Change in kind is a qualitative form of change or difference. This form of change stands in strong contrast to change in degree. It is not an improvement but significantly – qualitatively different. Change in kind involves a discontinuity with other things. In everyday speech we often refer to this with the analogy: “you cannot compare apples to oranges”.
Another way to think of this form of difference is that it is a “difference that makes a difference” (G. Bateson).
When a change in kind is novel it is something that is radically and disruptively new. It is giving rise to a novel world and not simple a discreet novel thing. This form of novelty cannot be understood based upon what is known. This means that techniques such as ideation and imagination are not helpful as they fundamentally rely on the known. Many of the most popular current methods for innovation (such as Design Thinking) in that they begin or focus on ideation are not helpful for creative practices that are seeking to make something qualitatively new emerge. The techniques that lead to a novel change in kind are directly experimental, and involve blocking, exaptations and feedforward logics.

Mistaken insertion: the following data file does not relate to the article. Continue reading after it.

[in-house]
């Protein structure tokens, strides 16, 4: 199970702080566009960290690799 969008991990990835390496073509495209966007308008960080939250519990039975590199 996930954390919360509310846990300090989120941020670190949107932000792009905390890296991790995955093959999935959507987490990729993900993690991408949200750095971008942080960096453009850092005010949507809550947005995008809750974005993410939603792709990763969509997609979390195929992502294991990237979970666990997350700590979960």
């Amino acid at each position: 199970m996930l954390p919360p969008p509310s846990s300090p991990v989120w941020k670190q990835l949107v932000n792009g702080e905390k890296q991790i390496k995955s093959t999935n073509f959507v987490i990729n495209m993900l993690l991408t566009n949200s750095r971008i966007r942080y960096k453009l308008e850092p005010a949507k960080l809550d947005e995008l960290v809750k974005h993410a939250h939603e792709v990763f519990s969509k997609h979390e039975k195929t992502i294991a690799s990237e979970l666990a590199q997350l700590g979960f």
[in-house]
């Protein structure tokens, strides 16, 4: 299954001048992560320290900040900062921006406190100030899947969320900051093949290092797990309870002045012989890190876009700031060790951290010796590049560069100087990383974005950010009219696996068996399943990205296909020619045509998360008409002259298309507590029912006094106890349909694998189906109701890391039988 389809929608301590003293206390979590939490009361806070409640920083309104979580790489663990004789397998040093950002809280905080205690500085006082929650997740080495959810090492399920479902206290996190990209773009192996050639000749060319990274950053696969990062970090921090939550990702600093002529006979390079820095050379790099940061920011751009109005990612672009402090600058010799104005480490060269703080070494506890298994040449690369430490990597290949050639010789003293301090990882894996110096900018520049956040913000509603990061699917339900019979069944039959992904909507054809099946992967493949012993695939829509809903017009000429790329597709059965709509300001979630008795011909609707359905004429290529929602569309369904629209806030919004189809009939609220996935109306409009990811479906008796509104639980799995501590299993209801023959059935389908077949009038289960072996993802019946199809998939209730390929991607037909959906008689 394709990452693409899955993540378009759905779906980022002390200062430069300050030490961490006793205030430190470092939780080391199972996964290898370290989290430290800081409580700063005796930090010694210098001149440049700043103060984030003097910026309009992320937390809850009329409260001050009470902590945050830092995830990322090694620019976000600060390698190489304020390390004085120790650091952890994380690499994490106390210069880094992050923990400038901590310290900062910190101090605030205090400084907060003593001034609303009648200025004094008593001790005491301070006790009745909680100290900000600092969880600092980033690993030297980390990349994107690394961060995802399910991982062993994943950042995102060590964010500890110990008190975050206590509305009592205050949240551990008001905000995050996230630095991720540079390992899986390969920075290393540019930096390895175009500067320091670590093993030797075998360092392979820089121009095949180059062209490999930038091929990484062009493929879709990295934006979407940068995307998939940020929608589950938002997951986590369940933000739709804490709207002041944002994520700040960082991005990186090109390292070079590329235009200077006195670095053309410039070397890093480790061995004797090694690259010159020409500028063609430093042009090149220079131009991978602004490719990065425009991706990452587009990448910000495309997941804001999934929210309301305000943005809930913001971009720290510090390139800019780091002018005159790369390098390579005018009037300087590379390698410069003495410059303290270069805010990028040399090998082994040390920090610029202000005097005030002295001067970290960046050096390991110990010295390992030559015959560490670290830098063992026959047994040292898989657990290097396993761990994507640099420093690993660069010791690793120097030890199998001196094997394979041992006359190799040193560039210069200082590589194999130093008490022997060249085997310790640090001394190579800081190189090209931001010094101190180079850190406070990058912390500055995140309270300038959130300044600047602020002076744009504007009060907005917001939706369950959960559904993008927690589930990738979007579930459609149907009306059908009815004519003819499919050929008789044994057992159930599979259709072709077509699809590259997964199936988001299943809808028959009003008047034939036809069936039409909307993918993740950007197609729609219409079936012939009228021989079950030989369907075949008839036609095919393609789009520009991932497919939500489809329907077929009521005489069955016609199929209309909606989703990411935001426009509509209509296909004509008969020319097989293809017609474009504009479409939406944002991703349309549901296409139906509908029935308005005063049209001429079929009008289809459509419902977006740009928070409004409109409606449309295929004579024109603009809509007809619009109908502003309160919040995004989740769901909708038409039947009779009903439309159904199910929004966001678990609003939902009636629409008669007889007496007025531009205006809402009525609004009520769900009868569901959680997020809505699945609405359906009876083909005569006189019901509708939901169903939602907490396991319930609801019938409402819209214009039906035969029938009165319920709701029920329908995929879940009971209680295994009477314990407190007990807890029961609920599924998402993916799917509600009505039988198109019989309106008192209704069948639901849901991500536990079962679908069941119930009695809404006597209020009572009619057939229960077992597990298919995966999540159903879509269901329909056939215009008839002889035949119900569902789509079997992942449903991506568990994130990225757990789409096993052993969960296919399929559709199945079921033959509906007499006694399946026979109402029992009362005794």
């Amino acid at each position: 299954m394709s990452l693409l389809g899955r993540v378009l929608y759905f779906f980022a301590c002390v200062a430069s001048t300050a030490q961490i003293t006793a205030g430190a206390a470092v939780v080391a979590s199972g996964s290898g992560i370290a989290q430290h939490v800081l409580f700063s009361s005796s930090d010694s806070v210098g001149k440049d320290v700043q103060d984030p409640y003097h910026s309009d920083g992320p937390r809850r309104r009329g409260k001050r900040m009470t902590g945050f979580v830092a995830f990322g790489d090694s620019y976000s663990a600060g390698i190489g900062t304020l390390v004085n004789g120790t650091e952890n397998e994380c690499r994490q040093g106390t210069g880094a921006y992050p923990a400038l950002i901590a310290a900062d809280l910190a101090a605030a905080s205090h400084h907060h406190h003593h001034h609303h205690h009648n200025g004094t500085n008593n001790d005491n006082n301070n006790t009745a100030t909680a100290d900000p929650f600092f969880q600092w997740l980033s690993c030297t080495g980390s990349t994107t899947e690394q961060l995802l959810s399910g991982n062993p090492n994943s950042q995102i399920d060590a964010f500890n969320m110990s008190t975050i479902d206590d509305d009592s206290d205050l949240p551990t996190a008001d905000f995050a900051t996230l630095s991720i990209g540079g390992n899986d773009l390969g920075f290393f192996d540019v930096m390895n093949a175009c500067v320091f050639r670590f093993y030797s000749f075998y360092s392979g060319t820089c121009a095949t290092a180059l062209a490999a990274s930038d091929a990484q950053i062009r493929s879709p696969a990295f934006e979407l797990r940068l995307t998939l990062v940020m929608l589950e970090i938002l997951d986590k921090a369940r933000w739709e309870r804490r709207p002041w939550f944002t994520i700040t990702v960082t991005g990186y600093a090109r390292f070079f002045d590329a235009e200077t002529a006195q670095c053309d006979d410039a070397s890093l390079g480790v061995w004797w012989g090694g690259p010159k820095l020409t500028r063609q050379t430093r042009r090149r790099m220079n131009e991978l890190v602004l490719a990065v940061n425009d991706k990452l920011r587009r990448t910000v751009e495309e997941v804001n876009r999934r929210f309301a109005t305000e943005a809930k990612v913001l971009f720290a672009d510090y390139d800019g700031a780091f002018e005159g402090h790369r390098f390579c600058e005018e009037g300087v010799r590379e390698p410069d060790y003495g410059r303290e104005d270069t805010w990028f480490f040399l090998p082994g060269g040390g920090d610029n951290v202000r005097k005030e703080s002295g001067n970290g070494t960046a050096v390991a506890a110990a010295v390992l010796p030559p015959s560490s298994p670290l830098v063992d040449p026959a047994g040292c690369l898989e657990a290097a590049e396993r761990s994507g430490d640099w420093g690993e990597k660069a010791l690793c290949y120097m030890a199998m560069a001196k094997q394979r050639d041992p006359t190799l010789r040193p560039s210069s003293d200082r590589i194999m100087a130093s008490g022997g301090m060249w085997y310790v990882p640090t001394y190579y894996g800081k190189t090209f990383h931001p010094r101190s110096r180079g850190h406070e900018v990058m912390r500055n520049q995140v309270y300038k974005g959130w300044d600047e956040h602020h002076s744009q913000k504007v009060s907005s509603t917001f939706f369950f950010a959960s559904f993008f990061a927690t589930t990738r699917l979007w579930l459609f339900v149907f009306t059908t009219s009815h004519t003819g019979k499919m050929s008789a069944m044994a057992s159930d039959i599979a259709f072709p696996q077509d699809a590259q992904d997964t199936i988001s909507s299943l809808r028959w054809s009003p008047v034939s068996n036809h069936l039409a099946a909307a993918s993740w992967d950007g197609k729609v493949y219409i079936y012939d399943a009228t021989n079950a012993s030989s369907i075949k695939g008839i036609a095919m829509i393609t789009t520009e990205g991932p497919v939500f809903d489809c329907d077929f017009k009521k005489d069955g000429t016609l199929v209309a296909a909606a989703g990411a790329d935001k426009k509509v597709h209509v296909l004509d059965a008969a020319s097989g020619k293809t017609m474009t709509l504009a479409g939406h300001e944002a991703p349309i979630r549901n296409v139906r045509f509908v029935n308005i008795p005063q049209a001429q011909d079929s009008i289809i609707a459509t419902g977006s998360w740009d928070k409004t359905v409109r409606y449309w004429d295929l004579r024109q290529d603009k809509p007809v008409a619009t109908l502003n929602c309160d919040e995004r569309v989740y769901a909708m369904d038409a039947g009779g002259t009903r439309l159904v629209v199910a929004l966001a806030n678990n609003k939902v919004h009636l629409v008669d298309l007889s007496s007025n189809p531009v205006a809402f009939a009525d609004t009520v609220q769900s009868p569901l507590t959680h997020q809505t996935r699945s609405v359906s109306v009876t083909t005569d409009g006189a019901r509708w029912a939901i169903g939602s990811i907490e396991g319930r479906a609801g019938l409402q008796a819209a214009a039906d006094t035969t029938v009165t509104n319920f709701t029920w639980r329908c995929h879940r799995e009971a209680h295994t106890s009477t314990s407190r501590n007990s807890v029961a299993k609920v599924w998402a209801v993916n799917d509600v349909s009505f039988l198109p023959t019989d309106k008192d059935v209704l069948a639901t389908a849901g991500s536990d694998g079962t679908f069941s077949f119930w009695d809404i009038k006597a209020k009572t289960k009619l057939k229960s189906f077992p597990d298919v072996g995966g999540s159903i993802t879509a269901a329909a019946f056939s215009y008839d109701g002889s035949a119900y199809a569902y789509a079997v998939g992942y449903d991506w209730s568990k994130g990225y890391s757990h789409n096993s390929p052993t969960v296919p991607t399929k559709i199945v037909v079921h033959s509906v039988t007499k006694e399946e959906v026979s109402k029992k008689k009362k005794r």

An example of a change in kind is horses to cars – this was a novel shift in worlds – from animal powered transportation, to combustion engines (an entirely new and different world.).
The Innovation Design Approach is a good example of a framework to generate a change in kind.